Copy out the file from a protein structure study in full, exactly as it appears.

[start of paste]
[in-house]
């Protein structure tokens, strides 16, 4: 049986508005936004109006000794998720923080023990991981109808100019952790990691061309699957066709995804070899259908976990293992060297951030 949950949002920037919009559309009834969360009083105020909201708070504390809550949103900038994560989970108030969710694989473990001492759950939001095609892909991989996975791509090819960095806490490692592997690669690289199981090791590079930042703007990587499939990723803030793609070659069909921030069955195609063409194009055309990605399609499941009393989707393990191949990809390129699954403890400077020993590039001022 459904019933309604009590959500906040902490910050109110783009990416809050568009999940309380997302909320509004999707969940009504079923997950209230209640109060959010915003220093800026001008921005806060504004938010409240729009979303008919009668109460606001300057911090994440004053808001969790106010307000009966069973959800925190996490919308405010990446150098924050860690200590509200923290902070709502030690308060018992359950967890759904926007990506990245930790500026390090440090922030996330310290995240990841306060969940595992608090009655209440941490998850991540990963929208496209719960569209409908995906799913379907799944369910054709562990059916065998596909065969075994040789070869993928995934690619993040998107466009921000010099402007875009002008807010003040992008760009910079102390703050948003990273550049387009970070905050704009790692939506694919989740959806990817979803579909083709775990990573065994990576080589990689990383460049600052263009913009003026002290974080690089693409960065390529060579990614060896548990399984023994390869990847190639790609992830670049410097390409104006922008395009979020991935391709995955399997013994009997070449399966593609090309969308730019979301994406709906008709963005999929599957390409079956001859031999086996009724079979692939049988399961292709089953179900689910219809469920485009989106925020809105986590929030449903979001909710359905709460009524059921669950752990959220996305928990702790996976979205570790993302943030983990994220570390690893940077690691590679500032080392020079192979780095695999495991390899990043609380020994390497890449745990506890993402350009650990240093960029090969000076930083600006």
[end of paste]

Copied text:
[in-house]
């Protein structure tokens, strides 16, 4: 049986508005936004109006000794998720923080023990991981109808100019952790990691061309699957066709995804070899259908976990293992060297951030 949950949002920037919009559309009834969360009083105020909201708070504390809550949103900038994560989970108030969710694989473990001492759950939001095609892909991989996975791509090819960095806490490692592997690669690289199981090791590079930042703007990587499939990723803030793609070659069909921030069955195609063409194009055309990605399609499941009393989707393990191949990809390129699954403890400077020993590039001022 459904019933309604009590959500906040902490910050109110783009990416809050568009999940309380997302909320509004999707969940009504079923997950209230209640109060959010915003220093800026001008921005806060504004938010409240729009979303008919009668109460606001300057911090994440004053808001969790106010307000009966069973959800925190996490919308405010990446150098924050860690200590509200923290902070709502030690308060018992359950967890759904926007990506990245930790500026390090440090922030996330310290995240990841306060969940595992608090009655209440941490998850991540990963929208496209719960569209409908995906799913379907799944369910054709562990059916065998596909065969075994040789070869993928995934690619993040998107466009921000010099402007875009002008807010003040992008760009910079102390703050948003990273550049387009970070905050704009790692939506694919989740959806990817979803579909083709775990990573065994990576080589990689990383460049600052263009913009003026002290974080690089693409960065390529060579990614060896548990399984023994390869990847190639790609992830670049410097390409104006922008395009979020991935391709995955399997013994009997070449399966593609090309969308730019979301994406709906008709963005999929599957390409079956001859031999086996009724079979692939049988399961292709089953179900689910219809469920485009989106925020809105986590929030449903979001909710359905709460009524059921669950752990959220996305928990702790996976979205570790993302943030983990994220570390690893940077690691590679500032080392020079192979780095695999495991390899990043609380020994390497890449745990506890993402350009650990240093960029090969000076930083600006």